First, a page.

Engineering is logical, structured and mathematical, and finance isn’t dissimilar, says Virgin Australia’s CFO.
I have responsibility for all aspects of finance for the entire Virgin Australia group. I have IT reporting to me, procurement and transactions. We have around 400 people. There is a direct operating budget, but also budgets across the group.
Generally I’m actually playing a very direct role in the cost outcomes for the group. I’m working with senior management in driving better outcomes across the entire cost base, which is around A$4 billion.
In the beginning
Aviation is new to me – or was new to me three and a half years back.
I’ve got an atypical background for a finance person. I actually started out in engineering in the US. I got my Master’s in electrical engineering from the State University of New York and my early career was in engineering. I did my business studies and got an MBA with the Booth School of Business in Chicago.
Then I did some consulting and then moved into finance. I’ve been in finance for the past 18 years.
"The best advice I received was that if I wanted to go into finance, to make sure I had well recognised accounting qualifications. "
Joining Virgin Australia
I was overseas in the role of CFO with Astra All Asia Networks (before that I was CFO with Fairfax Media), and looking to come back to Australia. I got a phone call from a recruiter who identified this opportunity. The timing was great and I was highly impressed with the job so I came back. I joined Virgin Australia in April 2011.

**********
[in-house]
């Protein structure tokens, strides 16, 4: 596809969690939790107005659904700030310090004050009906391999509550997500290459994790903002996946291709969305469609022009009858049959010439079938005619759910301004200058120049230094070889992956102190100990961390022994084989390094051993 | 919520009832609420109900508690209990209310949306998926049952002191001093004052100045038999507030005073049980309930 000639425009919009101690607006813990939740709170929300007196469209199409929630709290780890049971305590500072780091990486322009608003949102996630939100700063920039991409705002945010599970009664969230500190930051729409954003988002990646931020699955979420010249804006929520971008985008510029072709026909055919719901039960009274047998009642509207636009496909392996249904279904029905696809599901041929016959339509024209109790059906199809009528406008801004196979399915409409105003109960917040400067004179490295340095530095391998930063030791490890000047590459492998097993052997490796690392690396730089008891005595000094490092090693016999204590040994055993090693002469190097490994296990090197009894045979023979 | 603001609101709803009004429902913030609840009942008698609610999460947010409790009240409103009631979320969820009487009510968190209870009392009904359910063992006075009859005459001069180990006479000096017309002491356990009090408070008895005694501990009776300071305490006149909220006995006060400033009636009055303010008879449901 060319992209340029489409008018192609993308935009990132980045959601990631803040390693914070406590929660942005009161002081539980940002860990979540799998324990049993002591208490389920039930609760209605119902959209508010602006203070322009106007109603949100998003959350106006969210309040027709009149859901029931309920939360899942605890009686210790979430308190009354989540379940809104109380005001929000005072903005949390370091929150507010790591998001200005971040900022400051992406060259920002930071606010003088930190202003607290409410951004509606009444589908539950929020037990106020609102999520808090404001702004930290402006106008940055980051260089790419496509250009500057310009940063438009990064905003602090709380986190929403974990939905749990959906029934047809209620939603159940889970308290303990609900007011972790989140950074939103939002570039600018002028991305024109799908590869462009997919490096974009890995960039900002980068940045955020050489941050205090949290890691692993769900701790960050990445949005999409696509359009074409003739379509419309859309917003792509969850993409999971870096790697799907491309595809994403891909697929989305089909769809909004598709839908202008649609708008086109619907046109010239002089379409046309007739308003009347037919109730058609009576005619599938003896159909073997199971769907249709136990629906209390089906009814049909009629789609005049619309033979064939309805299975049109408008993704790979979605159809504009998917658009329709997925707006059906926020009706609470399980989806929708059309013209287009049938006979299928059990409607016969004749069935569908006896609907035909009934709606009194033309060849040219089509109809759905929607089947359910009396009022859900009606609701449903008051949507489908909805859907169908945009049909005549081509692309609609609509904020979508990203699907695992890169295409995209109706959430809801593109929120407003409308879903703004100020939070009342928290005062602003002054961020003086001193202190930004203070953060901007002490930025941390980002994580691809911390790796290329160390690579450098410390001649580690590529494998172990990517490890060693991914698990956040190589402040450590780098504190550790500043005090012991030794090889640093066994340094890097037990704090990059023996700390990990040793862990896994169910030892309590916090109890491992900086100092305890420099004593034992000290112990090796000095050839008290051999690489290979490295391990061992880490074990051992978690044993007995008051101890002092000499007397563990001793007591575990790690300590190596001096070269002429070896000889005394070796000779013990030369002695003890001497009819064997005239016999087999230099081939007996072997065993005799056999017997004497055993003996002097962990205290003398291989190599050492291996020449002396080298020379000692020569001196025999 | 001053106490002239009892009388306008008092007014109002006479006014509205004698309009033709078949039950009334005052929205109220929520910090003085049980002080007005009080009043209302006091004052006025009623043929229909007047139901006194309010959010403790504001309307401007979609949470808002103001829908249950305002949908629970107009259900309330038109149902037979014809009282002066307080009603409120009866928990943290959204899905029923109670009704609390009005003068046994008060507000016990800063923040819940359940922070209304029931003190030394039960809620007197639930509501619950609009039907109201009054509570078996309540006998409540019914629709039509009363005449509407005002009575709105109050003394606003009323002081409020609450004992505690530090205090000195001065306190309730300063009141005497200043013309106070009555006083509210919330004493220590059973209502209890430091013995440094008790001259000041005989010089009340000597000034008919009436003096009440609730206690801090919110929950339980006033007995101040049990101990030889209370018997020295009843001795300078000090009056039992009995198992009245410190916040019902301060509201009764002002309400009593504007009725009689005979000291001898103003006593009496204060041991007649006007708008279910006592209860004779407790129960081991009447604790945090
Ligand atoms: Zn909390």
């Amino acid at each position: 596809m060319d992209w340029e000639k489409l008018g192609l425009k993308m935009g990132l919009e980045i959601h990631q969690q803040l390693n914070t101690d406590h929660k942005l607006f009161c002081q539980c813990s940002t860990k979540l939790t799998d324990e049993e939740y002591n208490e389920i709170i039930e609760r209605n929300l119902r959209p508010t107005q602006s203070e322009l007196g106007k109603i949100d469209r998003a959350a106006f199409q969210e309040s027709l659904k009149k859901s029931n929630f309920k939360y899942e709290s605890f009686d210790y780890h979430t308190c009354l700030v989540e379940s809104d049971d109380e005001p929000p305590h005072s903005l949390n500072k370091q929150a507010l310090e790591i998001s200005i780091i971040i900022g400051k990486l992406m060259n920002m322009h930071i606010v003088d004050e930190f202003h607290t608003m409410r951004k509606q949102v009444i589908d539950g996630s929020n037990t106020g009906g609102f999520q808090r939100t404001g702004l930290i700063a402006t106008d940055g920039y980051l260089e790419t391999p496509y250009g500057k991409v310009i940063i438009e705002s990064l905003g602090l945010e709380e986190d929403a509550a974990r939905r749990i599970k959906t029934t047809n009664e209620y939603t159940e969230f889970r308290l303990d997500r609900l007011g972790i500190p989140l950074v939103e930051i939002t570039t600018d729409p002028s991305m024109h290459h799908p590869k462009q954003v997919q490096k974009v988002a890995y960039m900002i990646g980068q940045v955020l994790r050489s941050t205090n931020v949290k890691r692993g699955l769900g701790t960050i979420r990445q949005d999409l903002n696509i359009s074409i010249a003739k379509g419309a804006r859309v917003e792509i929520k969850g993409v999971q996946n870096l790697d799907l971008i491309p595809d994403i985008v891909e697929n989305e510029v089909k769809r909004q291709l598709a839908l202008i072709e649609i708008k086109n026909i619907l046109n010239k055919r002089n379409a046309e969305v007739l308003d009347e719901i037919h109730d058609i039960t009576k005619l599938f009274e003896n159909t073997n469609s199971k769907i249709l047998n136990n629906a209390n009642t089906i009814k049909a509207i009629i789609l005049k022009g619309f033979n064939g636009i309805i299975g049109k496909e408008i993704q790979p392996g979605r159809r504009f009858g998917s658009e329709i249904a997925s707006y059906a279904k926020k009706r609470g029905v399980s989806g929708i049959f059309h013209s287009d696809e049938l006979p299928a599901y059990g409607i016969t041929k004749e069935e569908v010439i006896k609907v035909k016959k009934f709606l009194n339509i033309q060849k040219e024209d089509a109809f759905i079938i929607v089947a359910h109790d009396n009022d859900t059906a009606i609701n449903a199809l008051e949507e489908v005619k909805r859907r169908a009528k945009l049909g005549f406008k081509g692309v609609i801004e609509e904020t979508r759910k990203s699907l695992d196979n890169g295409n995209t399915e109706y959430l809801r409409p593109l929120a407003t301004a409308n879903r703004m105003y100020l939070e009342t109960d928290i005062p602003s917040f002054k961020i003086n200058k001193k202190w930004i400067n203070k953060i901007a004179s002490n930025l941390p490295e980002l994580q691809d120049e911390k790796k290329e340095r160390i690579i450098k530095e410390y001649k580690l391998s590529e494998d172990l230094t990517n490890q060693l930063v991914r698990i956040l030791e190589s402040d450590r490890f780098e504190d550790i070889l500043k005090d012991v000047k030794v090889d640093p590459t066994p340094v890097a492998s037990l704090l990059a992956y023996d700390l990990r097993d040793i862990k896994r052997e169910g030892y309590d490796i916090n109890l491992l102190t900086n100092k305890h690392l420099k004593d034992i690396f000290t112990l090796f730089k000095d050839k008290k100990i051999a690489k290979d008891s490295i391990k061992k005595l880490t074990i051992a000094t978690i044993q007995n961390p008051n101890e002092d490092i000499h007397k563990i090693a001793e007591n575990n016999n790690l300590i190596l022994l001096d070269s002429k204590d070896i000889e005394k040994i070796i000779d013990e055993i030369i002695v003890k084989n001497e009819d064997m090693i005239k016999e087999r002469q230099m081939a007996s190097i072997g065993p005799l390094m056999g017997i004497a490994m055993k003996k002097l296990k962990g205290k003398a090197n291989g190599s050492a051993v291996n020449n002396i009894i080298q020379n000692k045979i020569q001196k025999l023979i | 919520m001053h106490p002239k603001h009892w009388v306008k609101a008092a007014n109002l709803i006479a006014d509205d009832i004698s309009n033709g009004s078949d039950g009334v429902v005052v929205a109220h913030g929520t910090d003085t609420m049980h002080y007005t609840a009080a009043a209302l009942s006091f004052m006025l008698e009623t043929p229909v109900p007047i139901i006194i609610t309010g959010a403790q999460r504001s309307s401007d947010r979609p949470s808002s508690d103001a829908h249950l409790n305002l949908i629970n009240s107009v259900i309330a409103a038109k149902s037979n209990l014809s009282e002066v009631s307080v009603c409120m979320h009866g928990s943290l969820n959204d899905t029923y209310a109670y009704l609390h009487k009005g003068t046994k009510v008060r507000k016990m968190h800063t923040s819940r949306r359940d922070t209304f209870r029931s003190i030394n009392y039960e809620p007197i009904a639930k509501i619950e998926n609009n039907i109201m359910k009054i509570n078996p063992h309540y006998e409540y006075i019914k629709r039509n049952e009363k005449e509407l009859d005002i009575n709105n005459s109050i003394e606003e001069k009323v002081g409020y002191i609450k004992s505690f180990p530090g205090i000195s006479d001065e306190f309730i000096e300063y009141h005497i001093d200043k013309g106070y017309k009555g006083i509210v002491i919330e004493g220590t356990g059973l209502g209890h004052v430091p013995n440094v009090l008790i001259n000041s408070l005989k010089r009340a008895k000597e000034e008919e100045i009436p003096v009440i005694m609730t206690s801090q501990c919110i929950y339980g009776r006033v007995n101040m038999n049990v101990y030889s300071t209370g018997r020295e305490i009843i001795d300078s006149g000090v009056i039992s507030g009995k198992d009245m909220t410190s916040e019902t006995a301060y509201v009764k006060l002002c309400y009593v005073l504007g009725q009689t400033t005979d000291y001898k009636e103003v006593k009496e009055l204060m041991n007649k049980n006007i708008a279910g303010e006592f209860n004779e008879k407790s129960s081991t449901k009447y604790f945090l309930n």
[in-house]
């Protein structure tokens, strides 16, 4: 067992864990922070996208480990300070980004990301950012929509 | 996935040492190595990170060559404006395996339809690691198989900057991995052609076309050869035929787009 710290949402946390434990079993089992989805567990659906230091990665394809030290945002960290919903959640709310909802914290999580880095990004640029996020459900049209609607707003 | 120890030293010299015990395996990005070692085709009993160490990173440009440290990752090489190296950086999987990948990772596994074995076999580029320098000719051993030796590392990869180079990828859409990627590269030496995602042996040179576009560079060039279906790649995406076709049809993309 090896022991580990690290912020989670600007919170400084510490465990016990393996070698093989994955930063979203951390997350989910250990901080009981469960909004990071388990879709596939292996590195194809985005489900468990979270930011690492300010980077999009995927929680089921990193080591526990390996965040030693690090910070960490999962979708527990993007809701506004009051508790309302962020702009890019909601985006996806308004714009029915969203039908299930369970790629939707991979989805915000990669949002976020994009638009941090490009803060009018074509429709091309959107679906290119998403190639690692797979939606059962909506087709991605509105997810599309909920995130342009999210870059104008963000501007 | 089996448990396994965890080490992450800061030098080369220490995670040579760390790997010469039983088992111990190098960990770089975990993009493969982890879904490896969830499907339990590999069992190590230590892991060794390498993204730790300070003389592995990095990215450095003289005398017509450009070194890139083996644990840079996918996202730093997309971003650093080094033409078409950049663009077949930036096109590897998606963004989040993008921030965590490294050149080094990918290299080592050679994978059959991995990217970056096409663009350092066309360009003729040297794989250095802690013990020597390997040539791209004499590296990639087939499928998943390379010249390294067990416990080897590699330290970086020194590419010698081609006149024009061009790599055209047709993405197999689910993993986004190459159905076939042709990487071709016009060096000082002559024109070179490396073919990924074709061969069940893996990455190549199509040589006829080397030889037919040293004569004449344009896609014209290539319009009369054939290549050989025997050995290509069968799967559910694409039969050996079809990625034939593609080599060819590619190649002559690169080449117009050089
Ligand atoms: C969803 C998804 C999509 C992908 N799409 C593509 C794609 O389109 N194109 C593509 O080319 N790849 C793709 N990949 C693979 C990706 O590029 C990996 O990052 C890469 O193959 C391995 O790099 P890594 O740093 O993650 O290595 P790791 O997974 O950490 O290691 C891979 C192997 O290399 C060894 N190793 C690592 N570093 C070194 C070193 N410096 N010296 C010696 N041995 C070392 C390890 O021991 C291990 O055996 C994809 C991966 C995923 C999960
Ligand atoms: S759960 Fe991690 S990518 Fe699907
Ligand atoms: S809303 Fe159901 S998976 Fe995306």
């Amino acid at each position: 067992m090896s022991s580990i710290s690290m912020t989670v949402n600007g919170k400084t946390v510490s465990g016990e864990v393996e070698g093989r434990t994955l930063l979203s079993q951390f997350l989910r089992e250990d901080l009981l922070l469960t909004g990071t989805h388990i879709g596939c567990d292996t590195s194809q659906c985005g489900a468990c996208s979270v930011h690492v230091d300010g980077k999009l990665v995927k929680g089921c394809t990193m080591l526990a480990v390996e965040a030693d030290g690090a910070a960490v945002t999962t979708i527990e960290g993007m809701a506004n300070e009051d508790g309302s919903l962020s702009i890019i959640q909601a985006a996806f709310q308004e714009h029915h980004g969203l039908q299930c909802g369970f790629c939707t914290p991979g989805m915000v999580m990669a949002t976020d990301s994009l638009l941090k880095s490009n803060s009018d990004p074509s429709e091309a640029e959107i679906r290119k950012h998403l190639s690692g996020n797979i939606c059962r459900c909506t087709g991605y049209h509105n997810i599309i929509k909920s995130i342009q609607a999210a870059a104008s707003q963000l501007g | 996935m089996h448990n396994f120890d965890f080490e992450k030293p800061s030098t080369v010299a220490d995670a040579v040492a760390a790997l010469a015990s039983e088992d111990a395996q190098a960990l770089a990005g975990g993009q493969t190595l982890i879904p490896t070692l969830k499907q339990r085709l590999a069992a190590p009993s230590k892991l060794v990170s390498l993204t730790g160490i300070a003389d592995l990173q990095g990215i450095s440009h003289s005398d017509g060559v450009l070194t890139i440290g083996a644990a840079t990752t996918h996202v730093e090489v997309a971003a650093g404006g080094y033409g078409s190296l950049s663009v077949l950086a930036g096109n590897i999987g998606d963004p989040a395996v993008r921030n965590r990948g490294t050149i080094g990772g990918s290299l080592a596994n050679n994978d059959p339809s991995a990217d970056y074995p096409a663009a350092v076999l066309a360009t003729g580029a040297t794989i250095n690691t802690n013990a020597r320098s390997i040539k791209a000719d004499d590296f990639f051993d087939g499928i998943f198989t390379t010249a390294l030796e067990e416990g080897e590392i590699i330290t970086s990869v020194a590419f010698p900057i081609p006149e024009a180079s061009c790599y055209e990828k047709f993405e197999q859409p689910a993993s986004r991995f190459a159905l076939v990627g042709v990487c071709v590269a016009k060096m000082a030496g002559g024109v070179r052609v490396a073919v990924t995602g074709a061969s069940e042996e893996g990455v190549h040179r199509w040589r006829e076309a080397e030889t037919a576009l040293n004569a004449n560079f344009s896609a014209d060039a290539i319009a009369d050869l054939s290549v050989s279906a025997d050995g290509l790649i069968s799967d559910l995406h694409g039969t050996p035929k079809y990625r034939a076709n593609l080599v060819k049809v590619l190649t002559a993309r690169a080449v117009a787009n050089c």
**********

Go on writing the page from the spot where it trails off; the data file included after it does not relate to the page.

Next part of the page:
There have been various steps rather than one big step in my career. Engineering taught me to think logically. The next step was doing my MBA, which let me expand into other disciplines, finance in particular.
Then I moved on to management consulting, which gave me a very broad strategic framework. I look at management consulting as a finishing school for an MBA program.
And after that I did my CPA in Sydney. The best advice I received was that if I wanted to go into finance, to make sure I had well recognised accounting qualifications.
The key lesson is to always think outside the box, to not just be accounting-focused, to have an appreciation of the other disciplines. In my view, all finance professionals need to have a very strong basis and background in accounting and finance, but what really makes them succeed even more is to ensure that they are well-versed in the other functional aspects of an organisation. Having a good understanding of those aspects is essential for finance leaders to be more effective.
If you look at the past three years, it’s been quite a demanding journey, but we are very pleased with our current strategic position. We have a strong brand presence, a strong customer preference. For us the challenge is to leverage the gains we’ve made over the past three years and build upon that. You can’t afford to sit back in aviation.
This article is from the December 2014 issue of INTHEBLACK.
Do your skills measure up? Assess yourself with CPA Australia's Career Guidance System